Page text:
|Opis:||In the criminal law the expulsion of an alien was eliminated as a sanction with the adoption of a Penal Code of the Republic of Slovenia (KZ-1). According to the new regulation the expulsion can manifest itself in legal consequences of a conviction.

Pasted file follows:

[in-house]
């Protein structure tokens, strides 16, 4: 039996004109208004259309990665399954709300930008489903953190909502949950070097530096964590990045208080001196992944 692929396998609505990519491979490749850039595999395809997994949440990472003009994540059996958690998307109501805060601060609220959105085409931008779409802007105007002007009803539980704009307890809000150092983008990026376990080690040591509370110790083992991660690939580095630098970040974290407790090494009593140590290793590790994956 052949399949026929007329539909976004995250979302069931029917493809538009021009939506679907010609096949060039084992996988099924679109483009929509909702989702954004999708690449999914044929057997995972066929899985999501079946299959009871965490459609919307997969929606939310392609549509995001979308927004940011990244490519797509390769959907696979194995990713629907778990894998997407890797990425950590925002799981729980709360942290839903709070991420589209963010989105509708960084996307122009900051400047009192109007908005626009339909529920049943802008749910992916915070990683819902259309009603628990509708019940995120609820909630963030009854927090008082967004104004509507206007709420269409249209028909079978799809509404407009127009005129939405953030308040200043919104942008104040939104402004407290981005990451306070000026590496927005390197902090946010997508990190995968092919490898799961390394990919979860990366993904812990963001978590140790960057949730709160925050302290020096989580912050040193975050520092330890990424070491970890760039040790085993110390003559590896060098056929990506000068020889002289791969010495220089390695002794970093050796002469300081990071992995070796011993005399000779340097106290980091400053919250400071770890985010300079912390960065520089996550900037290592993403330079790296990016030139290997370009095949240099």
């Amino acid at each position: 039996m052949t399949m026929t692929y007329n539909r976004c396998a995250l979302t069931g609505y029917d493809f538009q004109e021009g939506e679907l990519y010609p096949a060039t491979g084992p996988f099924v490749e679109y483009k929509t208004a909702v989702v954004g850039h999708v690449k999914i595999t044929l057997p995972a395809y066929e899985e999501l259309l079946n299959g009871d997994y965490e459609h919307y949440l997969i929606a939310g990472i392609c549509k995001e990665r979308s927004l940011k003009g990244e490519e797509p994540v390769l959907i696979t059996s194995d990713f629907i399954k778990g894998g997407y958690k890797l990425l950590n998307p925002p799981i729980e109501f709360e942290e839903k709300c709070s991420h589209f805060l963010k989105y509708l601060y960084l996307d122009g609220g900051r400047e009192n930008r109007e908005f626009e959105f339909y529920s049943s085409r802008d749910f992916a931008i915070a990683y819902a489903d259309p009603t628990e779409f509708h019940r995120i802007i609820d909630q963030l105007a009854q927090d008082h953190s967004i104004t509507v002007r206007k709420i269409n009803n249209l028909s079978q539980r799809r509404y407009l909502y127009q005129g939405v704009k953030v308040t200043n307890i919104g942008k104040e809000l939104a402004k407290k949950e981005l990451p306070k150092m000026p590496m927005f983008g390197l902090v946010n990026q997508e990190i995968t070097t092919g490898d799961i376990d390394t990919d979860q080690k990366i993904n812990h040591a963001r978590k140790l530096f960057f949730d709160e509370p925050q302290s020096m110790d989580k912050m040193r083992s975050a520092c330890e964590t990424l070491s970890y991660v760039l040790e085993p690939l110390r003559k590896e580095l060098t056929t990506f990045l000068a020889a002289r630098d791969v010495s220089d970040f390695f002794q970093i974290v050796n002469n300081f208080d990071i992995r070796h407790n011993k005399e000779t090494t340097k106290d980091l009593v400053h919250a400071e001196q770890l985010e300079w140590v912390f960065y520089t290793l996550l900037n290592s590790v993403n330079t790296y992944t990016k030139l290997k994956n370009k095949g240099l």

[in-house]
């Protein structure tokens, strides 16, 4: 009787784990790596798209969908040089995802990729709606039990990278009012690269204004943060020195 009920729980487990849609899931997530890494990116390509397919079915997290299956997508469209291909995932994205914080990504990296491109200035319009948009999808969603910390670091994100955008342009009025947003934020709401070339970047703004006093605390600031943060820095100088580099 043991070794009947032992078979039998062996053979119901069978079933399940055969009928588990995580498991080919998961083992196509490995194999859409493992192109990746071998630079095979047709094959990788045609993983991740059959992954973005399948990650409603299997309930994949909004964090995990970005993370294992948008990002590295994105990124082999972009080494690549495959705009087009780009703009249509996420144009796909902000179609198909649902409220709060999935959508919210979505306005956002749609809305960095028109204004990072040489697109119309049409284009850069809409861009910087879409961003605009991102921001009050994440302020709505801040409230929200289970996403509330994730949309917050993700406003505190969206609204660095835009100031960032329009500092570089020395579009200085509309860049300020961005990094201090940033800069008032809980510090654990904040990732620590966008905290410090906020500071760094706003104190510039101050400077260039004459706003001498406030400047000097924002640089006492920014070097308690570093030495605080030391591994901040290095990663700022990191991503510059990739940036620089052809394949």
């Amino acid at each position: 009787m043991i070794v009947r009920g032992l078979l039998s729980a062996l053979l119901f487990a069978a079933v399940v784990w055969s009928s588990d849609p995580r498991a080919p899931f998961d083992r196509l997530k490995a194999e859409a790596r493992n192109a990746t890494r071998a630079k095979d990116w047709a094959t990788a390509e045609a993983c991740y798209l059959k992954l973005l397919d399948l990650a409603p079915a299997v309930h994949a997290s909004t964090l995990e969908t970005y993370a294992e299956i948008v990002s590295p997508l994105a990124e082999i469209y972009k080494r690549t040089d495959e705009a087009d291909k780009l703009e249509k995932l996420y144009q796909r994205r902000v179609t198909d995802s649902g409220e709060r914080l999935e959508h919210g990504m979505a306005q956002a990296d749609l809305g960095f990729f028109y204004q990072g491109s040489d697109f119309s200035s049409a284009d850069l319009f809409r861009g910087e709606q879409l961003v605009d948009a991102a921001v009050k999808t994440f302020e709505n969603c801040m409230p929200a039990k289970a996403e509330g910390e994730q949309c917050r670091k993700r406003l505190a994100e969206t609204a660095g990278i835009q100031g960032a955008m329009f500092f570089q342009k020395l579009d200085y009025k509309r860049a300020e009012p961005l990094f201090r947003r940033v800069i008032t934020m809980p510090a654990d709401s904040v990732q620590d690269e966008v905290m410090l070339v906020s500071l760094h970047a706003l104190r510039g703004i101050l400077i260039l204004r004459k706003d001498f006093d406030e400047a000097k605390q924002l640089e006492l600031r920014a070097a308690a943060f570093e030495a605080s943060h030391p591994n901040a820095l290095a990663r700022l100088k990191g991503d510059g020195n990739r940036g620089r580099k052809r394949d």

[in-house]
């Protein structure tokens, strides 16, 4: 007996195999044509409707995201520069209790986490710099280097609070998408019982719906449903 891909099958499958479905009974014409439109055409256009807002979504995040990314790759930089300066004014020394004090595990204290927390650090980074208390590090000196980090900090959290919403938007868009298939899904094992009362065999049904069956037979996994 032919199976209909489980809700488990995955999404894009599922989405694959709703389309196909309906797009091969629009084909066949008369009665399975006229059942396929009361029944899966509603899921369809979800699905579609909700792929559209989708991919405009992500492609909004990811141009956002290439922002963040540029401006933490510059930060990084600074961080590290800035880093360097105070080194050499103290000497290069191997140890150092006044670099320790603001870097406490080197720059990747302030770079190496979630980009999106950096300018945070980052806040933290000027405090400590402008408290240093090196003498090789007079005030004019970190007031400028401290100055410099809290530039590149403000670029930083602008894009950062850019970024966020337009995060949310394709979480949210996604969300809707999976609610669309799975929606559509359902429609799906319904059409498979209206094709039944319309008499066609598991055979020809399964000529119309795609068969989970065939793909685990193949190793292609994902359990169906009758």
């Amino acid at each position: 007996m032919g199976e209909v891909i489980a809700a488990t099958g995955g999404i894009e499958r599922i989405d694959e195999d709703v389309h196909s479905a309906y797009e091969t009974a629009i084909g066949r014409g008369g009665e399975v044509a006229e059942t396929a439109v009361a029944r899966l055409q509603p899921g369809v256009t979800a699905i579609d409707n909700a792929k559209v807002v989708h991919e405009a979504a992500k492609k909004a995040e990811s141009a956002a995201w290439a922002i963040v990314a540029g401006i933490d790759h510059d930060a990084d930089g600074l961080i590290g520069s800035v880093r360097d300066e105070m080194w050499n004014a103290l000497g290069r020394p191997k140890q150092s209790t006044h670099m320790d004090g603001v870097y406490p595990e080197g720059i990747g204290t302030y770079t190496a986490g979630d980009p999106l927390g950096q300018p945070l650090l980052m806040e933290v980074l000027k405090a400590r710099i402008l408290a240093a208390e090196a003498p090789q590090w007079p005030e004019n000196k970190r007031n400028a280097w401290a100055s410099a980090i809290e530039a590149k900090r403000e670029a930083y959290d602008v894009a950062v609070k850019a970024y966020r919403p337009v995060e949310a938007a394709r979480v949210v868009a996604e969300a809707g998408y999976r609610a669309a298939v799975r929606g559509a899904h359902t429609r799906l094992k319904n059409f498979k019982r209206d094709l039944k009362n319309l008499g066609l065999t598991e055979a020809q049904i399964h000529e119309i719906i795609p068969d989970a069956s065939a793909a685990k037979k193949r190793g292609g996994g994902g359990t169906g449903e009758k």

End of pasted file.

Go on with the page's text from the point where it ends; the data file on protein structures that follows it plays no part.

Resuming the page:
In misdemeanour law the expulsion of an alien is regulated as optional secondary sanction. For imposition of the sanction for expulsion of an alien only court is competent, which can and has the obligation of judging the compliance with all of the conditions and the circumstances of the case which are relevant for the expulsion of an alien – offender. In criminal law is this, according to the current regulation, the task of a legislator. The legislator shall decide which convictions for criminal offences and penalties are such that these convictions, without regard to the circumstances on the side of an alien – offender, justify causing of the legal consequences of conviction which result in expulsion of an alien from the country. In misdemeanour law the imposition of a sanction – the expulsion of an alien – is limited to more severe offences. Considering that the misdemeanour law in relation to citizens of Republic of Slovenia waive to sanctions by restricting the right of freedom of movement, it is necessary that the courts impose those sanctions restrictively. The court will be able to deliberate on potential reasonableness and proportionality of expulsion of an alien only after analysing the circumstances of a single case. The criminal law introduces obligatory expulsion. The legal consequences of conviction are result of the relevant law which regulates them. Without law regulations which should represent divergence from the basic features of the legal consequences of the conviction the circumstances of the case could not be considered. Except in some exceptional cases where the obligatory expulsion could be considered as appropriate, there should be given the possibility to consider the circumstances of the individual case and based on these circumstances, the reasonableness and proportionality of the expulsion of an alien from the country could be justified appropriately. It must be considered that the expulsion of an alien is a restriction of a freedom of movement which can have severe consequences for alien, especially in the case of strong integration in social environment in Republic of Slovenia. Therefore, an expulsion of an alien should be considered appropriately, especially when it is proportional and the circumstances of the case justify and require it. In the proceedings of expulsion of an alien from the country it should be considered that Slovenia is the EU member and that in EU one of the fundamental freedoms is freedom of movement. Expulsion of an alien, which has the right for free movement provided by the EU law, is therefore allowed only in exceptional cases as regulated by the same law. Expulsion of an alien is so permissible only on grounds of public policy, public security or public health, and if the personal conduct of the individual concerned represents a genuine, present and sufficiently serious threat affecting one of the fundamental interests of society. By the consideration of these law concepts the restrictive policy is necessary. It must be considered that this measurement is a divergence from one of the fundamental principles of EU, in this case freedom of movement. The current regulation of expulsion within the misdemeanour law enables court, without breaching the national law, to additionally consider limitations which originate in EU legislation. EU member states citizens and their family members are to be exempt from Slovenian crime law regulation regarding expulsion, as this is in conflict with explicit requirements for justification to be based on the details of each case and that previous criminal convictions by itself could not be cogent reason for expulsion. When taking decision regarding an expulsion, special attention should be paid when the alien is juvenile person, refugee, applicant for asylum, stateless person, |